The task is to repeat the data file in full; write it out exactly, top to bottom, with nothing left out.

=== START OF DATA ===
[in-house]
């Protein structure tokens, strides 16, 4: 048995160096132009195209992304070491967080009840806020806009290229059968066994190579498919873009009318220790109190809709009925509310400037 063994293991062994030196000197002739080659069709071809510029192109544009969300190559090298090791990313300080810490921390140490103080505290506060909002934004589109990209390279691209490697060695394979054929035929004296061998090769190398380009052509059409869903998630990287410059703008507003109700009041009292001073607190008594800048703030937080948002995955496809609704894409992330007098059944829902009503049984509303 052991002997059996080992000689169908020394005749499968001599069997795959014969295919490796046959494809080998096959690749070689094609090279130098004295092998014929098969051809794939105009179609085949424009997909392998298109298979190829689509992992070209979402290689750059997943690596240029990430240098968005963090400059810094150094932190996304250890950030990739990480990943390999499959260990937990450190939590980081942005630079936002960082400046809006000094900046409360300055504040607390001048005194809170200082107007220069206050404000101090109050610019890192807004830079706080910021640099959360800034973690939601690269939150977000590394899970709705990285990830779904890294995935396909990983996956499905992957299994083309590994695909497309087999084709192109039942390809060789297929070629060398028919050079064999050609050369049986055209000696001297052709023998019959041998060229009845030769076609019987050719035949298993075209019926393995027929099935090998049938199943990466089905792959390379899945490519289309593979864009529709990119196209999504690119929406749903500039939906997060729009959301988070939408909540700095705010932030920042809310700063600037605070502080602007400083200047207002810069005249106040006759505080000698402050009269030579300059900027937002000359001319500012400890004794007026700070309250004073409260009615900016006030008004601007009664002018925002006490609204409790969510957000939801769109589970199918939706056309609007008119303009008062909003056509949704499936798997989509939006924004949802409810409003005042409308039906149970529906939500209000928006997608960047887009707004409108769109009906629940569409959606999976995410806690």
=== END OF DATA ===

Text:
[in-house]
């Protein structure tokens, strides 16, 4: 048995160096132009195209992304070491967080009840806020806009290229059968066994190579498919873009009318220790109190809709009925509310400037 063994293991062994030196000197002739080659069709071809510029192109544009969300190559090298090791990313300080810490921390140490103080505290506060909002934004589109990209390279691209490697060695394979054929035929004296061998090769190398380009052509059409869903998630990287410059703008507003109700009041009292001073607190008594800048703030937080948002995955496809609704894409992330007098059944829902009503049984509303 052991002997059996080992000689169908020394005749499968001599069997795959014969295919490796046959494809080998096959690749070689094609090279130098004295092998014929098969051809794939105009179609085949424009997909392998298109298979190829689509992992070209979402290689750059997943690596240029990430240098968005963090400059810094150094932190996304250890950030990739990480990943390999499959260990937990450190939590980081942005630079936002960082400046809006000094900046409360300055504040607390001048005194809170200082107007220069206050404000101090109050610019890192807004830079706080910021640099959360800034973690939601690269939150977000590394899970709705990285990830779904890294995935396909990983996956499905992957299994083309590994695909497309087999084709192109039942390809060789297929070629060398028919050079064999050609050369049986055209000696001297052709023998019959041998060229009845030769076609019987050719035949298993075209019926393995027929099935090998049938199943990466089905792959390379899945490519289309593979864009529709990119196209999504690119929406749903500039939906997060729009959301988070939408909540700095705010932030920042809310700063600037605070502080602007400083200047207002810069005249106040006759505080000698402050009269030579300059900027937002000359001319500012400890004794007026700070309250004073409260009615900016006030008004601007009664002018925002006490609204409790969510957000939801769109589970199918939706056309609007008119303009008062909003056509949704499936798997989509939006924004949802409810409003005042409308039906149970529906939500209000928006997608960047887009707004409108769109009906629940569409959606999976995410806690």